Appropriation Bill 2019: Second and Subsequent Stages

I move: "That the Bill be now read a Second Time."

The Appropriation Bill 2019 is an essential element of financial housekeeping that must be concluded by the Dáil this year. There are two primary purposes of the Appropriation Bill. First, it provides authorisation in law for all of the expenditure that has been undertaken in 2019 on the basis of the Estimates, which were voted on by the Dáil during the year. Section 1 and schedule 1 set out the amounts to be appropriated for supply services. These relate to the amounts included in the Revised Estimates and Further Revised Estimates for 2019 voted by the Dáil earlier this year, and the Supplementary Estimates voted by the Dáil on 12 December. In aggregate, these Estimates amount to €54.6 billion. The comparable amount in the Appropriation Act 2018 was €50.9 billion. The amount to be appropriated this year, therefore, represents an increase of €3.7 billion or 7% on last year's net voted expenditure. In aggregate, taking into account expenditure of the Social Insurance Fund and the National Training Fund, total gross voted expenditure is forecast to total roughly €67.6 billion this year. This represents a significant investment to support the delivery of essential public services and to provide for the necessary infrastructure to support social and economic progress.

The second key purpose of the Appropriation Bill is to provide a legal basis for spending to continue into 2020 in the period before the Dáil votes on the 2020 Estimates. If the Bill were not enacted before the end of December there would be no authority to spend any Voted moneys in 2020 from the start of January until approval of the 2020 Estimates, since this authority for 2020, as contained in the Central Fund (Permanent Provisions) Act 1965, is based on the amounts provided for in the Appropriation Bill 2019 itself.

Under the rolling multi-annual capital envelopes introduced in budget 2004 Departments may carry over, from the current year to the following year, unspent capital up to a maximum of 10% of voted capital. This reflects the difficulty in planning for major capital projects and provides some flexibility for Departments.

The Appropriation Act determines definitively the capital amounts which may be carried over to the following year. The aggregate amount of proposed capital carryover from 2019 into 2020 is €215.4 million, which represents 2.9% of the total Exchequer capital programme of €7.3 billion for 2019. This figure is higher than last year's carryover figure of €93 million, which amounted to 1.5% of the 2019 capital allocation. This is in the context of an increase of €1.3 billion of capital expenditure included in the Revised Estimates Volume 2019.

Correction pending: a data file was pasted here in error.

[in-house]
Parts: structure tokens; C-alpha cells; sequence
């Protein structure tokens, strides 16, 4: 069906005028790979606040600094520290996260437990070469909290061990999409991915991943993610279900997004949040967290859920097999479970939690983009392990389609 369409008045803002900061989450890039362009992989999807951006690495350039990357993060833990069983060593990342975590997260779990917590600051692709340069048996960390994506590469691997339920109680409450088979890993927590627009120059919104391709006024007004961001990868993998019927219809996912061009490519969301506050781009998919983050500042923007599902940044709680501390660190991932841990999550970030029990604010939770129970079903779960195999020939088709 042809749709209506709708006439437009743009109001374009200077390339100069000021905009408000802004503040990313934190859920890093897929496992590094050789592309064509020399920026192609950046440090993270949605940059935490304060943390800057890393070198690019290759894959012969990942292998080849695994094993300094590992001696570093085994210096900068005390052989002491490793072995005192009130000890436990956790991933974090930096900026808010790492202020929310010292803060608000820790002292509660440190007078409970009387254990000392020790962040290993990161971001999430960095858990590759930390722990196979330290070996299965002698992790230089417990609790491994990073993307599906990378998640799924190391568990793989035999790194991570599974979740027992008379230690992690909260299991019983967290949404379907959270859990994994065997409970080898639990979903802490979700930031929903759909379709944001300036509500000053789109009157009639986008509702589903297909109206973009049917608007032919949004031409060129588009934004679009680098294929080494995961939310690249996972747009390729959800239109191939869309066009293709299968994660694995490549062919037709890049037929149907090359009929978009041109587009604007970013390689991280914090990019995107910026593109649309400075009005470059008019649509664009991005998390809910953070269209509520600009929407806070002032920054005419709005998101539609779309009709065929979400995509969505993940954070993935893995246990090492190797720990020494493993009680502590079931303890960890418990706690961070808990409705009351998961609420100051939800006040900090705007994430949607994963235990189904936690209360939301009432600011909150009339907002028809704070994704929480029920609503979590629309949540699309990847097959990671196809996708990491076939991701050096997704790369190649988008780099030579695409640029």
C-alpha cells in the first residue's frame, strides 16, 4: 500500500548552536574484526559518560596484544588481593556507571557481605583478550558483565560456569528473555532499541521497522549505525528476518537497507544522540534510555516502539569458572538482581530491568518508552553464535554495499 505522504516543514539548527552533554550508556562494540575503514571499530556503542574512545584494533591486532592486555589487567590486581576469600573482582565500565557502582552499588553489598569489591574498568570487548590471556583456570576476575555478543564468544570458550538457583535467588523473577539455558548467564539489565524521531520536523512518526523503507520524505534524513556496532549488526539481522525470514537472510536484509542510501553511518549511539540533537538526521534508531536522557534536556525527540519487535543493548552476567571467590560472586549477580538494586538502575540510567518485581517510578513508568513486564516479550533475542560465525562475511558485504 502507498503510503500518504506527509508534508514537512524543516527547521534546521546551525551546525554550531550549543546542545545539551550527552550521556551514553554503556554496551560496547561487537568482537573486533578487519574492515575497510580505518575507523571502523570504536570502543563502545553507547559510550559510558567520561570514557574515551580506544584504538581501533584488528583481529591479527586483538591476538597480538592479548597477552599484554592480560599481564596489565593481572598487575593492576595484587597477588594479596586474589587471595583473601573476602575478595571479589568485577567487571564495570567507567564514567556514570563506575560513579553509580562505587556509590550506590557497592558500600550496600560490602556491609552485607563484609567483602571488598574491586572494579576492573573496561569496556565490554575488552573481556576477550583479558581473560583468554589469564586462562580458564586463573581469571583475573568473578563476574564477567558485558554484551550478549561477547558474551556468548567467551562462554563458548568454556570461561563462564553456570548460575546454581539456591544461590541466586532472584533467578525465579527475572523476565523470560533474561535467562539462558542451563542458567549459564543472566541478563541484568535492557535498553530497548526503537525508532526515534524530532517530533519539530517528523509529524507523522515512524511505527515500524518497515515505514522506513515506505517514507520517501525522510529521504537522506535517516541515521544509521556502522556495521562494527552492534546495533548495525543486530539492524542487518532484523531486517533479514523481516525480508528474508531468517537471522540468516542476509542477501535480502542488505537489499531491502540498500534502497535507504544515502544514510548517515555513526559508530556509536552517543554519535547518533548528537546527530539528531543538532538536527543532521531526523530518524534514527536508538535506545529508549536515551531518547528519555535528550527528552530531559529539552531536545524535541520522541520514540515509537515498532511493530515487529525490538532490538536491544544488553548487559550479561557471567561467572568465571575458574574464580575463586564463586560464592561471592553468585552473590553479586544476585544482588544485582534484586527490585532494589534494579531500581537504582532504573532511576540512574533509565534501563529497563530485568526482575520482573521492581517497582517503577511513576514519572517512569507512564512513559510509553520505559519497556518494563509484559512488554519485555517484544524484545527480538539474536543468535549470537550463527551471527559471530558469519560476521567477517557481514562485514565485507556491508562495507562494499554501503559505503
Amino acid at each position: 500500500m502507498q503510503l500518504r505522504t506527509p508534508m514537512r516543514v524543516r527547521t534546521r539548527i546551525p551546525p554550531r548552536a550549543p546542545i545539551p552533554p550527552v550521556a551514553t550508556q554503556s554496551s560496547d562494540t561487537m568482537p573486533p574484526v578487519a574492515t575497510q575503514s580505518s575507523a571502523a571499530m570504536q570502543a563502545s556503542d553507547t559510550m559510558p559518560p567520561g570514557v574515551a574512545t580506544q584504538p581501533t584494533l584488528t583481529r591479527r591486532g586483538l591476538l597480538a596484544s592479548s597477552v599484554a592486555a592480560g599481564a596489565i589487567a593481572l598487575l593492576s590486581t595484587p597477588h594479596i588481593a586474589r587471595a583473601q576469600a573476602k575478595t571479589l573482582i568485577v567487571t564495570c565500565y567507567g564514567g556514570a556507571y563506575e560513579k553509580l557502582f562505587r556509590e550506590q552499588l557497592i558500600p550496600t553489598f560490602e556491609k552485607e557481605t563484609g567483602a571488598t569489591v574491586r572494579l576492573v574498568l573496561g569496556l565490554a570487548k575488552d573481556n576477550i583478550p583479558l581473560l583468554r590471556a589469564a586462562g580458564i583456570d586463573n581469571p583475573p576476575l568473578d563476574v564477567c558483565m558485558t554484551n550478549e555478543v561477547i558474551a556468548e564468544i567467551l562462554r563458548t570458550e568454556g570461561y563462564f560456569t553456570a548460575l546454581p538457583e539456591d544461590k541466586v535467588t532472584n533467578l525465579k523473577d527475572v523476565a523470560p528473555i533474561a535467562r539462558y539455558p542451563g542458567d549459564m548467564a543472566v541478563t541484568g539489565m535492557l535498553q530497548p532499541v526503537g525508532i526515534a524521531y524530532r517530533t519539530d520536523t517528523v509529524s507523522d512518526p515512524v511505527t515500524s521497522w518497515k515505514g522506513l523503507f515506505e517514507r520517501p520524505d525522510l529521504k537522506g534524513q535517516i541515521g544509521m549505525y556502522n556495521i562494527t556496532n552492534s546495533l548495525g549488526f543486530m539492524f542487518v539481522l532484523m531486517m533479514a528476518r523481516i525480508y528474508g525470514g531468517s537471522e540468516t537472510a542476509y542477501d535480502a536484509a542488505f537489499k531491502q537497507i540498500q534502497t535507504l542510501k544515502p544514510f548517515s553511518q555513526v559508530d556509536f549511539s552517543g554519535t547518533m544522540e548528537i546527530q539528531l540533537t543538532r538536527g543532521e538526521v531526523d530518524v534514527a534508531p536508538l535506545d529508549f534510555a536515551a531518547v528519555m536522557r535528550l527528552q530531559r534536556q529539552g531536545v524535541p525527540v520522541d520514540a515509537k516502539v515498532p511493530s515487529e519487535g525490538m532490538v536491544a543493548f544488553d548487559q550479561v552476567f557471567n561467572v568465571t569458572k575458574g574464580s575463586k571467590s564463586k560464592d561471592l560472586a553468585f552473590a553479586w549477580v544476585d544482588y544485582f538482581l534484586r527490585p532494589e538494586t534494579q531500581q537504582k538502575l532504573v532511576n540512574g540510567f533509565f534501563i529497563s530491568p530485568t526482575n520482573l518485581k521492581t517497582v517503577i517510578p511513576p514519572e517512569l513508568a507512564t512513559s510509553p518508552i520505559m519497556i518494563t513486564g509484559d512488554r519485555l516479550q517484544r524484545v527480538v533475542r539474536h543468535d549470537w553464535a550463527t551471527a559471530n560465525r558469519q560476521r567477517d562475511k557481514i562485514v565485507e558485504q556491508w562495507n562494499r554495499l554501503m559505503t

The proposed amounts in unspent capital to be carried over by Vote are set out in Schedule 2 to the Bill. The 2020 Revised Estimates Volume will set out detailed financial and key performance information for Departments and Offices. In Part Il of the Estimates, for each Vote availing of the capital carryover facility, a table will be included listing the amounts to be deferred by sub-head. In line with last year's Appropriation Act, section 3 of the Bill includes a specific provision to allow for an advance, not exceeding €185 million, from the Central Fund to the Paymaster General's supply account, with this advance then being repaid to the Central Fund in January 2020.

The need for this provision arises as certain Exchequer liabilities and social welfare payments which form part of the supply services for 2020 are due for payment by electronic fund transfer on 1 or 2 January 2020. With the banking system closed on 1 January, funding will need to be in place in departmental bank accounts before the end of this year to meet those liabilities on a timely basis. In addition, An Post needs to be pre-funded before the end of 2019 in respect of certain payments due in the first week of January 2020 in order for it to transfer payments from the Department of Employment Affairs and Social Protection to its network of post offices throughout the country.

The annual Appropriation Bill is an essential element of housekeeping undertaken by the Dáil. The passing of the Bill will authorise in law all of the expenditure that has been undertaken in 2019 on the basis of the Estimates voted on by the Dáil during the year. The passage of the Bill will also ensure that payments funded from voted expenditure in 2019 such as the housing assistance payment, jobseeker's allowance, disability allowance, non-contributory State pension, nurses' pay, teachers' pay and all other pay and pensions funded from voted money can continue to be funded in 2020 in the period before the Dáil approves the 2020 Estimates.

I commend the Bill to the House.